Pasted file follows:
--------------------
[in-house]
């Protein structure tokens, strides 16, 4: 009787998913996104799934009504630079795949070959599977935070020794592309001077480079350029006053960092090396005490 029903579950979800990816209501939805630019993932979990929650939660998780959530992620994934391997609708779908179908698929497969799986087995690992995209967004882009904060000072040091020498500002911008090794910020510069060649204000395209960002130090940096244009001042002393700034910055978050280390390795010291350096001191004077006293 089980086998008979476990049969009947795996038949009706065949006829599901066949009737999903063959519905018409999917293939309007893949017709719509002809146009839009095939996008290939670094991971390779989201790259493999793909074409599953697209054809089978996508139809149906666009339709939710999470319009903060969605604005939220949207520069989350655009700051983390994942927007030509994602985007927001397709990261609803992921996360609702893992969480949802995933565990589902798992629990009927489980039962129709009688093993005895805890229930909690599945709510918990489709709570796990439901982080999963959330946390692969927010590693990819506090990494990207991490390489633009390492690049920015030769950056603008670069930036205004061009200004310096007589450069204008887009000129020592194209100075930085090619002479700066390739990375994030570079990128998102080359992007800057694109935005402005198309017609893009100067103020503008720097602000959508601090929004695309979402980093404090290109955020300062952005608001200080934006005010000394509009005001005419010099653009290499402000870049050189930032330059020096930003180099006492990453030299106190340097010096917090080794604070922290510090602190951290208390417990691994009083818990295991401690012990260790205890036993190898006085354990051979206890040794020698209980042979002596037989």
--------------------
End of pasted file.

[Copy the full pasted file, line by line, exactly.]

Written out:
[in-house]
């Protein structure tokens, strides 16, 4: 009787998913996104799934009504630079795949070959599977935070020794592309001077480079350029006053960092090396005490 029903579950979800990816209501939805630019993932979990929650939660998780959530992620994934391997609708779908179908698929497969799986087995690992995209967004882009904060000072040091020498500002911008090794910020510069060649204000395209960002130090940096244009001042002393700034910055978050280390390795010291350096001191004077006293 089980086998008979476990049969009947795996038949009706065949006829599901066949009737999903063959519905018409999917293939309007893949017709719509002809146009839009095939996008290939670094991971390779989201790259493999793909074409599953697209054809089978996508139809149906666009339709939710999470319009903060969605604005939220949207520069989350655009700051983390994942927007030509994602985007927001397709990261609803992921996360609702893992969480949802995933565990589902798992629990009927489980039962129709009688093993005895805890229930909690599945709510918990489709709570796990439901982080999963959330946390692969927010590693990819506090990494990207991490390489633009390492690049920015030769950056603008670069930036205004061009200004310096007589450069204008887009000129020592194209100075930085090619002479700066390739990375994030570079990128998102080359992007800057694109935005402005198309017609893009100067103020503008720097602000959508601090929004695309979402980093404090290109955020300062952005608001200080934006005010000394509009005001005419010099653009290499402000870049050189930032330059020096930003180099006492990453030299106190340097010096917090080794604070922290510090602190951290208390417990691994009083818990295991401690012990260790205890036993190898006085354990051979206890040794020698209980042979002596037989």